Genesis and Revelation by Carl Tait

Bubba Cantwell’s a better salesman than I am. He even sold me on selling Bibles.

His daddy’s a preacher. A real boring preacher, even as preachers go. Oh, Lordy, don’t tell Bubba I said that. It’s true, but don’t tell him. He thinks his daddy is best friends with Jesus.

Anyway, Reverend Cantwell is connected with a company that spreads the Word of God to regular people and heathens. Every summer, the company sends teenage boys to towns all over Georgia to sell Bibles. The boys earn some spending money and the church helps save sinners. It’s a pretty good deal all around, I reckon.

Earlier today, we Bible boys were deep in farm country. Folks out there are even poorer than in the rest of the state. President Roosevelt keeps saying that things will get better, but I haven’t seen that happening yet. It’s bad times for most people.

After starting the day with breakfast and a prayer meeting, we split up and went our own ways to sell the Good Book. I waved to Bubba as we separated, and he waved back with a grin. He had already sold more Bibles than any of the other boys and was looking to increase his lead. At first I had wanted the title of champion salesman myself, but I’d stopped caring about that. This was just a job. The Reverend had told us the Bible is truth, and the truth will set you free, but right about then, I was feeling kind of trapped.

I scuffed my way down the dirt road. There wasn’t much to do, so I whooped up some muddy red dust clouds with my feet. Then the wind started blowing the wrong way and I decided that wasn’t so much fun after all. Besides, I was getting my clothes dusty. I brushed off my shirt with a Bible.

I spotted a house a ways down the road. It looked nicer than I was expecting. Almost shiny in the sun. I wondered if it was a mirage. I’d read about those in school but had never seen one. There weren’t any palm trees or water, so if it was a mirage, it wasn’t trying very hard.

My dusty shoes walked me closer. The house wasn’t a mirage, but it had been painted recently and the owner had tried to take care of it. The windows were clean and there was a pretty assortment of purple and yellow flowers planted in a bed out front. Good omens for me selling a Bible there.

I walked slowly up the steps, taking care not to sound like a cow tromping in. Rev. Cantwell had told us that in the training class. Even the part about not sounding like a cow. He thought it was funny and would make us remember it. He was wrong about it being funny, but I did remember it.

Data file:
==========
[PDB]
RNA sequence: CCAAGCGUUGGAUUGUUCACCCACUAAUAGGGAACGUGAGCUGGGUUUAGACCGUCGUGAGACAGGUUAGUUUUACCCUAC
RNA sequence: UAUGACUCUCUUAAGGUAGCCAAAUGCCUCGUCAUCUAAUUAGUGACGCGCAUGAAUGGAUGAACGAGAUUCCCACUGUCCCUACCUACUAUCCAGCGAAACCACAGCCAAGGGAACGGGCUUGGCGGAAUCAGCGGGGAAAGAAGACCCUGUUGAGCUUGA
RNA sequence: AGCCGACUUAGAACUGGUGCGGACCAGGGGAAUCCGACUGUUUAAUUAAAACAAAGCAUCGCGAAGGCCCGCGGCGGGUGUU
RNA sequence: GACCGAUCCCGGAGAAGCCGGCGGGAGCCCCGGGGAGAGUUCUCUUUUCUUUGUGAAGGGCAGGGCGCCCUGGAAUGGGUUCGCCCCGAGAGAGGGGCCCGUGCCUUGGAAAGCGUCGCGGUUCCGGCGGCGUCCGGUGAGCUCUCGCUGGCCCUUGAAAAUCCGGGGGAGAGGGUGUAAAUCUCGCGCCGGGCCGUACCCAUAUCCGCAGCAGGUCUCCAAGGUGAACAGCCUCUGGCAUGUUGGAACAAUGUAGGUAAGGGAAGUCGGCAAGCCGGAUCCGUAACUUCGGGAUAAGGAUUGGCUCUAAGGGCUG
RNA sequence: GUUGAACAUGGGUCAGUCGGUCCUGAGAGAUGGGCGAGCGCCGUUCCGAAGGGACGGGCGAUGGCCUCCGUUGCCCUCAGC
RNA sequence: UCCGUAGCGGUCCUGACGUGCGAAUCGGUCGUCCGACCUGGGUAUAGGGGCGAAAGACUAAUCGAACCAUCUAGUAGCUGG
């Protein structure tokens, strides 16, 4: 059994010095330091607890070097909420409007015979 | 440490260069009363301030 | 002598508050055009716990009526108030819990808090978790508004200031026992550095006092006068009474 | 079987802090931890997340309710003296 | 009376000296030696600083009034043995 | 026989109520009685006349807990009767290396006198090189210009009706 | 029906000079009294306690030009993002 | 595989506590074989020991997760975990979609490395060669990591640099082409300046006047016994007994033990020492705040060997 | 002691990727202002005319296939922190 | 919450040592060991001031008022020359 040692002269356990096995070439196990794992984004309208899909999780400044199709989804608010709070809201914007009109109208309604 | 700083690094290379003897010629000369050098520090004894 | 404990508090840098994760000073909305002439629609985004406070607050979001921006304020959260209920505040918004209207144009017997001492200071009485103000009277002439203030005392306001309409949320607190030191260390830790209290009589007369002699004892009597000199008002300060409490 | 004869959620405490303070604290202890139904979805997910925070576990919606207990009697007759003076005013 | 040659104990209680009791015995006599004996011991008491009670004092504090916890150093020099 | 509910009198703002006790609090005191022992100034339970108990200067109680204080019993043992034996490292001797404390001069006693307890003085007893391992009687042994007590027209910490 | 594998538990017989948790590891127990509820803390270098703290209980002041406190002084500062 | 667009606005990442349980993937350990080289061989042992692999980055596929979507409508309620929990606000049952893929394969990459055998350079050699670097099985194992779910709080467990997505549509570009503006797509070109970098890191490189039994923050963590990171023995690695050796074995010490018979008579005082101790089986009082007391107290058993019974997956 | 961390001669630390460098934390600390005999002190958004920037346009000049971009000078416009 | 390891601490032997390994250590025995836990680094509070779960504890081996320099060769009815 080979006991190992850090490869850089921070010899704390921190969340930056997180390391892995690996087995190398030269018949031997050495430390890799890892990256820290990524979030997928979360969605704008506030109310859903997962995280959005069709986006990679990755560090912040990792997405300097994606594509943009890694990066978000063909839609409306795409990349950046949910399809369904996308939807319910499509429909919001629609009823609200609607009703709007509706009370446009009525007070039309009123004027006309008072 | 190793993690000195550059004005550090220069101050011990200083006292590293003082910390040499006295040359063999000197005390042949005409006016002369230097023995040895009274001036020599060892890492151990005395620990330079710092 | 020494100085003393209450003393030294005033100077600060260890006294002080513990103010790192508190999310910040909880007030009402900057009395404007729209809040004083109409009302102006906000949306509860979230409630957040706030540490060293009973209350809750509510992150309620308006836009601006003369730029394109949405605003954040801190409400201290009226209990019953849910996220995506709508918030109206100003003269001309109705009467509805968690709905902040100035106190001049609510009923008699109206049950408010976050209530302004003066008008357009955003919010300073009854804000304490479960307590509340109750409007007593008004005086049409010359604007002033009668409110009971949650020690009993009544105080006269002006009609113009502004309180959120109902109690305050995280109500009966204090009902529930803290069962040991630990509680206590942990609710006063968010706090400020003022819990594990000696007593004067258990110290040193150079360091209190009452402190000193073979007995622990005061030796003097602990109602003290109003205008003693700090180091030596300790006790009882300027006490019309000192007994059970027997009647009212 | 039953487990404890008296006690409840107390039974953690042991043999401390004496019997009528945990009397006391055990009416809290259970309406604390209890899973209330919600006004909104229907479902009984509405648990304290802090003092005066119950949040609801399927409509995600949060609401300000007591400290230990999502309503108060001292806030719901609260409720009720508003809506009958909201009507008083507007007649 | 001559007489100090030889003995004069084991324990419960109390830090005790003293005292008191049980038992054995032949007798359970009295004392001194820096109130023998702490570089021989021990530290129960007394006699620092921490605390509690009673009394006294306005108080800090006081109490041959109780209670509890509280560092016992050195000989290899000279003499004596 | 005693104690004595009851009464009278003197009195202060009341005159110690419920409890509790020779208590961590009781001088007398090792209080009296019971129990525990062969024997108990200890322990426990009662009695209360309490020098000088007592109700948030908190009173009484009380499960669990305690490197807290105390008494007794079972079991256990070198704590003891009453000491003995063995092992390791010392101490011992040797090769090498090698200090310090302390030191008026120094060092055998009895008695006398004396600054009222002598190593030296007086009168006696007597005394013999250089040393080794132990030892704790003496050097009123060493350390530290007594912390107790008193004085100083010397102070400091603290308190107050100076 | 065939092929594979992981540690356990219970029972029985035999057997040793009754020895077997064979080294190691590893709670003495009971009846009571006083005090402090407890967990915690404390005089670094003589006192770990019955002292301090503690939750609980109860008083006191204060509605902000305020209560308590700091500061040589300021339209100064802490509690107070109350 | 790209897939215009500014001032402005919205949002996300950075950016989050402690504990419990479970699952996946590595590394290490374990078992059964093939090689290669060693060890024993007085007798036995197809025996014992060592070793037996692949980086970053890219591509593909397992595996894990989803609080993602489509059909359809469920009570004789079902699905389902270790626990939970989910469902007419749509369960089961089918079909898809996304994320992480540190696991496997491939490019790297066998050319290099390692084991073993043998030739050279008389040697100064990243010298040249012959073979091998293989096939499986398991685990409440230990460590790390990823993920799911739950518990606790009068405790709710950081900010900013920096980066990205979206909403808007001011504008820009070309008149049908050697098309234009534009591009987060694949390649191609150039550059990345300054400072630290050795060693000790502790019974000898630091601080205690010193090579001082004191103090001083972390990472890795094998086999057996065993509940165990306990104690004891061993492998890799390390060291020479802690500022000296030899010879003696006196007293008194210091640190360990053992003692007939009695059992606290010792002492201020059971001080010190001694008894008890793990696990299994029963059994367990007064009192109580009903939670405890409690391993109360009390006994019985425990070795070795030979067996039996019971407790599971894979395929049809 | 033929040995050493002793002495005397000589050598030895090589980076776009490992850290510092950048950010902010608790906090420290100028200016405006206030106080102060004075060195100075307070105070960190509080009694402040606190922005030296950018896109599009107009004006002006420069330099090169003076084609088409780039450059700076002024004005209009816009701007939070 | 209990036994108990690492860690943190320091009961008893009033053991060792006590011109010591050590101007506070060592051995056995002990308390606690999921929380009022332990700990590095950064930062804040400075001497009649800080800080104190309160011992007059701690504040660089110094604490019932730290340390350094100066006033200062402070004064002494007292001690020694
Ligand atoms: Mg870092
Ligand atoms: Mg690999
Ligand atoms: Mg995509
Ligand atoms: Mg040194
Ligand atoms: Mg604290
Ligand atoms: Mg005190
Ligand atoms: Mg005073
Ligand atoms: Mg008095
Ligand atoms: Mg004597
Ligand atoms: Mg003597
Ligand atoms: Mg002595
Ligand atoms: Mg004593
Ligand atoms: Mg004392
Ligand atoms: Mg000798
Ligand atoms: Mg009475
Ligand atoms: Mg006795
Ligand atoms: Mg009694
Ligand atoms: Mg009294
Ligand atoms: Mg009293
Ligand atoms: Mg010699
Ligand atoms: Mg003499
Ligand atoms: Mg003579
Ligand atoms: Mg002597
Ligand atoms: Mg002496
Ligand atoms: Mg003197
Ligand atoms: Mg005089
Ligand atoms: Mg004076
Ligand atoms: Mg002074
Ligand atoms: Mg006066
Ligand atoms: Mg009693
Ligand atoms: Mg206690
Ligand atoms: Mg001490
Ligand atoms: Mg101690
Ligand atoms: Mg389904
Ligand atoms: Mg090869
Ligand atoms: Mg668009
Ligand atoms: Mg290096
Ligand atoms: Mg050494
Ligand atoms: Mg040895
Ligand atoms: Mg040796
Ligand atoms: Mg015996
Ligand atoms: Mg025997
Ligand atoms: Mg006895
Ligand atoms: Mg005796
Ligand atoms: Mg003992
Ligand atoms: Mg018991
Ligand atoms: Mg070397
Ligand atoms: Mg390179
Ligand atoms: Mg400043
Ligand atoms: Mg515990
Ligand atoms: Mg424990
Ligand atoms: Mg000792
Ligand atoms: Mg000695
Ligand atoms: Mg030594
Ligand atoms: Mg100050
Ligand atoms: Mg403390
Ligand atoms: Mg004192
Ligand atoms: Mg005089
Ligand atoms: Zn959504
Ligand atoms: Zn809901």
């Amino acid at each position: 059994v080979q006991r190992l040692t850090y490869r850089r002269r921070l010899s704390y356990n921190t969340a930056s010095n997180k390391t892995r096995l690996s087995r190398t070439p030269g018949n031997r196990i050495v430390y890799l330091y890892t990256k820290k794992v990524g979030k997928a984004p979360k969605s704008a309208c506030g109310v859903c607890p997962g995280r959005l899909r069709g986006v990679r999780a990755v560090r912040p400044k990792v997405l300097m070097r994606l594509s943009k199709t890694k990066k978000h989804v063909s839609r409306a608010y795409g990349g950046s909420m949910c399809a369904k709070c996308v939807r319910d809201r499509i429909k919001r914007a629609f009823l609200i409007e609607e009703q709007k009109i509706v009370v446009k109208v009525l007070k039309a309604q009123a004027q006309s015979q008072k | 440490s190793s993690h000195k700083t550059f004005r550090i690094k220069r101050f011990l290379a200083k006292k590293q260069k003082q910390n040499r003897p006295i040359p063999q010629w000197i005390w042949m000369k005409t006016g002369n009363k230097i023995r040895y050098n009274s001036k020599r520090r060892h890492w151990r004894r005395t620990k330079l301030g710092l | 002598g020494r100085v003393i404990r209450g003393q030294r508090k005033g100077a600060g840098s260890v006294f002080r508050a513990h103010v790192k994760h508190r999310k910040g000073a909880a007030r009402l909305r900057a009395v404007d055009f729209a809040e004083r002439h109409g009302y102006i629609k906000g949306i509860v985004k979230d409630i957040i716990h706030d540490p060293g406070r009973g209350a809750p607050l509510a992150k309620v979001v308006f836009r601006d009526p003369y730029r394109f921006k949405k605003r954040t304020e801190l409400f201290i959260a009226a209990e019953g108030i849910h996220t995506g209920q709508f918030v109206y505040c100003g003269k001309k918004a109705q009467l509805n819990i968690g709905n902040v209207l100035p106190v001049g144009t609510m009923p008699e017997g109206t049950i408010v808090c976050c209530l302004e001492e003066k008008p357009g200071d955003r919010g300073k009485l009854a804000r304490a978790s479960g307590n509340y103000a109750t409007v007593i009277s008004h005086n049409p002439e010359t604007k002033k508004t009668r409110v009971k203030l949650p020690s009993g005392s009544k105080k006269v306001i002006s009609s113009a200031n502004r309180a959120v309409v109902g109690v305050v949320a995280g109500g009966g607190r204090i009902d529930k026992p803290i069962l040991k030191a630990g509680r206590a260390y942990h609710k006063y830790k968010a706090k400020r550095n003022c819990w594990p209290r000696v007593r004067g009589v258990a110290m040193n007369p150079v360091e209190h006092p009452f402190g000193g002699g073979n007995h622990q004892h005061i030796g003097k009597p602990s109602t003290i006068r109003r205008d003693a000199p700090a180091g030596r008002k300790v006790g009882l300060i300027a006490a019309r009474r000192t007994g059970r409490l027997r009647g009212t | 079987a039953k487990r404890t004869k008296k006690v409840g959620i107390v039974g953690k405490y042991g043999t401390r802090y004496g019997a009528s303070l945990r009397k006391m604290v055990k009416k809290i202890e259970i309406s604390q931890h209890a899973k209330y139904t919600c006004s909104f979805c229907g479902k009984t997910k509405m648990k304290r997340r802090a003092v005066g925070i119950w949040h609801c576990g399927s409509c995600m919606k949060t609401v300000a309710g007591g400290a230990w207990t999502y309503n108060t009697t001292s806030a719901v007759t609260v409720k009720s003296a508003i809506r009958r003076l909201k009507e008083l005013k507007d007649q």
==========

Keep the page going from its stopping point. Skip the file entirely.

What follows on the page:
I rapped at the door. Three evenly spaced knocks, just like the Reverend had said. Not too fast and not too slow.

No answer. I started to turn away, then I heard footsteps. Through the glass, I saw a grey-haired man walking slowly to the door. He pulled it open and looked down at me with a friendly half-smile.

“Hello, young man. What can I do for you?”

“My name is Douglas Warren and I’m with the Message of Christ Bible Company. I have here the finest Bible available anywhere and I was wondering if I could interest you in …”

I continued my speech as I watched the man’s face. It sagged from polite attention into poorly concealed boredom. Sort of like my face during Rev. Cantwell’s sermons.

“Let me interrupt you, son,” he said. “I already have a Bible, and most of the people around these parts already have one, too.”

“But sir, this one has the words of our Lord and Savior printed in red. And it has every book from Genesis to Revelation.”

I was proud I knew the last book was called Revelation, not Revelations. It was one big revelation, not a bunch of tiny ones pasted together. What that revelation was, I wasn’t sure. There were a whole bunch of angels and monsters and the good side won in the end, I think.

The man gave me a wry look. “It wouldn’t be much of a Bible if it didn’t have every book. And I don’t need to see Jesus’s words in red for me to figure out when he’s talking.”

“All right, sir,” I continued, trying another technique. “Some folks like to have more than one Bible around the house. Then they can turn to the Lord’s word for comfort wherever they are at the moment.” I didn’t like that argument, but it had worked on a couple of stubborn customers in the past.